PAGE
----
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3

It is trivial with ogr2ogr and SQLite SQL dialect. Next examples write 10 first lakes into one KML file and next 10 lakes into another KML file ogr2ogr -f kml batch_1.kml lakes.shp -dialect sqlite -sql "select * from lakes limit 10" ogr2ogr -f kml batch_2.kml lakes.shp -dialect sqlite -sql "select * from lakes limit 10 offset 10"


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You can use the Proj4 converter: http://trac.osgeo.org/proj/ Yes, it is a converter but you can convert bulk coordinates. Create a simple text file (let's say sweref99.txt) with the coordinates, e.g. 606905.22 6970515.93 635765.54 7223101.41 In order to convert all coordinates from this file the command is like this: cs2cs +init=epsg:3006 +no_defs +to ...


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The ogr2ogr example is probably the most efficient, but if you prefer to do it without commandline you can just open the attribute table of the layer you're saving as KML, order the table on ID and starting from the top you select a number of records which you think will be within the limit (if the file is 150 megabytes, maybe select half of the records?) ...


2

Looking at GDAL autotests, I see only the refresh token is defined. As far as I understand the code, the access token will be automatically got from the refresh token (since the access token is apparently renewed from the refresh token, so it is not practical setting its value directly). So try to undefine the access token ("GFT:" as connection string), and ...


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To solve my issue, I had to use the debug option in the command ogr2ogr --config CPL_DEBUG ON -f GFT "GFT:access=<authorization token>" ~/countries.shp The returned output was Shape: DBF Codepage = LDID/87 for countries.shp Shape: Treating as encoding 'ISO-8859-1'. OGR: OGROpen(france.shp/<persistent_session_code>) succeeded as ESRI Shapefile. ...


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Your data is in LAT/LON (WGS84) but the X and Y columns are in a projected coordinate system, likely something like UTM or State Plane. So all you have to do is create 2 new columns for the Lat and Lon, and populate them like this: How do I calculate the latitude and longitude of points using QGIS?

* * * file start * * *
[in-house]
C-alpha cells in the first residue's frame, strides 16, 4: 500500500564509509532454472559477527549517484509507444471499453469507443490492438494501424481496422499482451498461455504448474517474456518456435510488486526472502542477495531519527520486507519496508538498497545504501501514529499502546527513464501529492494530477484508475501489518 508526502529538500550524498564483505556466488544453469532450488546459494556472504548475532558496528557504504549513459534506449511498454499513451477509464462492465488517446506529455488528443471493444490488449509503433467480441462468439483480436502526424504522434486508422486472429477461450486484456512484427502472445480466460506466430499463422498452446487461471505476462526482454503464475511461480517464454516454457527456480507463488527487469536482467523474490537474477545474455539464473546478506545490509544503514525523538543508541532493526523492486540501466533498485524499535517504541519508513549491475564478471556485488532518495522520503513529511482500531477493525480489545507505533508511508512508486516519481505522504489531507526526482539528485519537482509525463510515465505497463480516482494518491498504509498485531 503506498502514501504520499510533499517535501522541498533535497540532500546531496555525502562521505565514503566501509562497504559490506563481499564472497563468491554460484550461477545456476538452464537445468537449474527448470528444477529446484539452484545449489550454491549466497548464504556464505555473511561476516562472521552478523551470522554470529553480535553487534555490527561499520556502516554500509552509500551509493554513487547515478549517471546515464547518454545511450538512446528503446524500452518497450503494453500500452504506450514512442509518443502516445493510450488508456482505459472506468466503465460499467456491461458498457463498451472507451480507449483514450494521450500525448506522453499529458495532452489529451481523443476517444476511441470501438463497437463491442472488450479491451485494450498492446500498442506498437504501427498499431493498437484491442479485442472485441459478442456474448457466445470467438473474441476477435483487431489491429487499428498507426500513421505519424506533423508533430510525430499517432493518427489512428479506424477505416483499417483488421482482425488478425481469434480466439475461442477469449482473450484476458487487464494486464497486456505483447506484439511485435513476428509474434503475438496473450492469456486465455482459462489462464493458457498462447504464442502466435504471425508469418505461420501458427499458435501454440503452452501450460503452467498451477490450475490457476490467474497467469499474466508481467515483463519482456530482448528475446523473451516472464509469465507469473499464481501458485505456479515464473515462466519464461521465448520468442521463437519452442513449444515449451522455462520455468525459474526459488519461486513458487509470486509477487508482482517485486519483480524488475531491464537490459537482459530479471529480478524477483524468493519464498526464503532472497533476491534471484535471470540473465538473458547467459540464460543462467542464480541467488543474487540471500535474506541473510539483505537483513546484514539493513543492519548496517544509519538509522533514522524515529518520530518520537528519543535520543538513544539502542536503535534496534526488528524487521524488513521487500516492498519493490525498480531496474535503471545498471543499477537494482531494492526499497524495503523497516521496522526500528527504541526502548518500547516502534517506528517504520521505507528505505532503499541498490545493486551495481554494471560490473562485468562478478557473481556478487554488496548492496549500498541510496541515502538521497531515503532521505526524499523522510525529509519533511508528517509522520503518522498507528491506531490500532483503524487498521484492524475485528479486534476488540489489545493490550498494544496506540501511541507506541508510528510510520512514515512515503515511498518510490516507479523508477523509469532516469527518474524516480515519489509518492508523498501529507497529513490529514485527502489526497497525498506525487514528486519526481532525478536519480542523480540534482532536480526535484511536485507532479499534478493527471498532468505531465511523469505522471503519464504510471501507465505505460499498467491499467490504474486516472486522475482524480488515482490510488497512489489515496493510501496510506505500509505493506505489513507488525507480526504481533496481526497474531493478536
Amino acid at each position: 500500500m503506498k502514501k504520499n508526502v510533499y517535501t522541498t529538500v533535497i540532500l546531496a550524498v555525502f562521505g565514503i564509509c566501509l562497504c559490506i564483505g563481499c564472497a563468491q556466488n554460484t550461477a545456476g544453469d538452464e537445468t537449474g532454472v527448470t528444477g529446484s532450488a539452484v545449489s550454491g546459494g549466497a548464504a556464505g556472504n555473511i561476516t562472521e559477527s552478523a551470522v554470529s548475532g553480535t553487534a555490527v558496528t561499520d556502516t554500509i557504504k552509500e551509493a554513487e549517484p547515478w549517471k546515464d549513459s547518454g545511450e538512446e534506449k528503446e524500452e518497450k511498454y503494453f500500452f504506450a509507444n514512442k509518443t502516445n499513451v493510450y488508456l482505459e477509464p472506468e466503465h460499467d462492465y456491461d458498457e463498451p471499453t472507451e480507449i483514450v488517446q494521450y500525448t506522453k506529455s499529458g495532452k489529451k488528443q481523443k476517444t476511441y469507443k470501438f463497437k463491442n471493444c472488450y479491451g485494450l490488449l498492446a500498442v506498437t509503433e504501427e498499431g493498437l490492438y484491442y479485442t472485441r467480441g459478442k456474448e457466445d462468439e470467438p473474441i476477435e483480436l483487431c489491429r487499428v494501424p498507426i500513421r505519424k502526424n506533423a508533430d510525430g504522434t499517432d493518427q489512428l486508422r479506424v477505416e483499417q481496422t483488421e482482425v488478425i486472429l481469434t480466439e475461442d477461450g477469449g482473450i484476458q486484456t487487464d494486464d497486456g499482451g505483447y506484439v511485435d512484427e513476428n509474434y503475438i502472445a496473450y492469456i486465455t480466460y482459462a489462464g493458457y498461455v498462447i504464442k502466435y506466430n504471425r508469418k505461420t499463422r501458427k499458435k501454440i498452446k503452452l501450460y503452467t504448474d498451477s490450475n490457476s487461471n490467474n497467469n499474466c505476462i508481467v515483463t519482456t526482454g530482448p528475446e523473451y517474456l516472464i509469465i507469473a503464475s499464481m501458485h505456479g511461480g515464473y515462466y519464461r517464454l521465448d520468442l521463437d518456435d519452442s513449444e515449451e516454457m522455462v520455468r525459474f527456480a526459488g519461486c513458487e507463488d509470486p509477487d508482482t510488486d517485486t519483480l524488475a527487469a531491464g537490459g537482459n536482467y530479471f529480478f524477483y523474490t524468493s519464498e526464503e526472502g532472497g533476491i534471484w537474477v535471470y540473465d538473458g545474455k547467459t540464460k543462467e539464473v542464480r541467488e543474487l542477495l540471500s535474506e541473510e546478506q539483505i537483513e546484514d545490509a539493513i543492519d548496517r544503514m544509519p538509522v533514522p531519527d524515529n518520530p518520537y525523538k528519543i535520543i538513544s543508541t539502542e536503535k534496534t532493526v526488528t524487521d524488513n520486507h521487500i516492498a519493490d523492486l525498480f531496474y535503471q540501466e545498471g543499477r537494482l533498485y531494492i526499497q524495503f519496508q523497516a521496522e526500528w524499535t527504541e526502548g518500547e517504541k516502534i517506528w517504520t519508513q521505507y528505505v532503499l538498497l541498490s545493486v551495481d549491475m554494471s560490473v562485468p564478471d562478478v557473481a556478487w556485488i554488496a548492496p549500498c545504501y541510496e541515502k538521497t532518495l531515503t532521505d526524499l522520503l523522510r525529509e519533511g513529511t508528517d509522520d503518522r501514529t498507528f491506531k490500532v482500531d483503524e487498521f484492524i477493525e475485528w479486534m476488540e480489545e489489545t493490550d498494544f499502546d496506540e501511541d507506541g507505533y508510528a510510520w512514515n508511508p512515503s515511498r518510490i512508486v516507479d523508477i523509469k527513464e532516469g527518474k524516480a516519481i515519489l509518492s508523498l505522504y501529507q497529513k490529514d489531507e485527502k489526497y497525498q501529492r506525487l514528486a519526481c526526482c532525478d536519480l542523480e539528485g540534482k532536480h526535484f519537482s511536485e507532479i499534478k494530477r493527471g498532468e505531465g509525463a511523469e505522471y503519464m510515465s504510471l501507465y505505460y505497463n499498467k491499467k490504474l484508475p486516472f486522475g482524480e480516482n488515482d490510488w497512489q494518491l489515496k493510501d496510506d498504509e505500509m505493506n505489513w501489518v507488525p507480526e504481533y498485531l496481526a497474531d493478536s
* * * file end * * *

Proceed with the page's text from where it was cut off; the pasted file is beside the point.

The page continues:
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The KML did not want to have the 'CellID' as a naming convention, a simple change to 'Name' worked just fine.


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I had a similar problem and used a kml parser (geoxml3) to locally parse a kml. I later ended up storing each kml file as a database table and looping through the records to plot a polygon. Loading the kml from a server was the slowest of all.


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This problem is known as Too many markers. See this article: https://developers.google.com/maps/articles/toomanymarkers for possible solutions. They list a few.


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If Google docs is using googles web Mercator projection and accuracy in the range of +-5m is needed you should read this to understand this aspect of your challenge. https://alastaira.wordpress.com/2011/01/23/the-google-maps-bing-maps-spherical-mercator-projection/


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I know this post was from a while ago, but we ran into the same problem so we went off and built it as a premium service for our Google Maps enterprise offering. Needless to say it is a paid solution, so I am not going into a marketing pitch on a technical forum. However, this was one of the first posts that I found when I was actually looking fora ...



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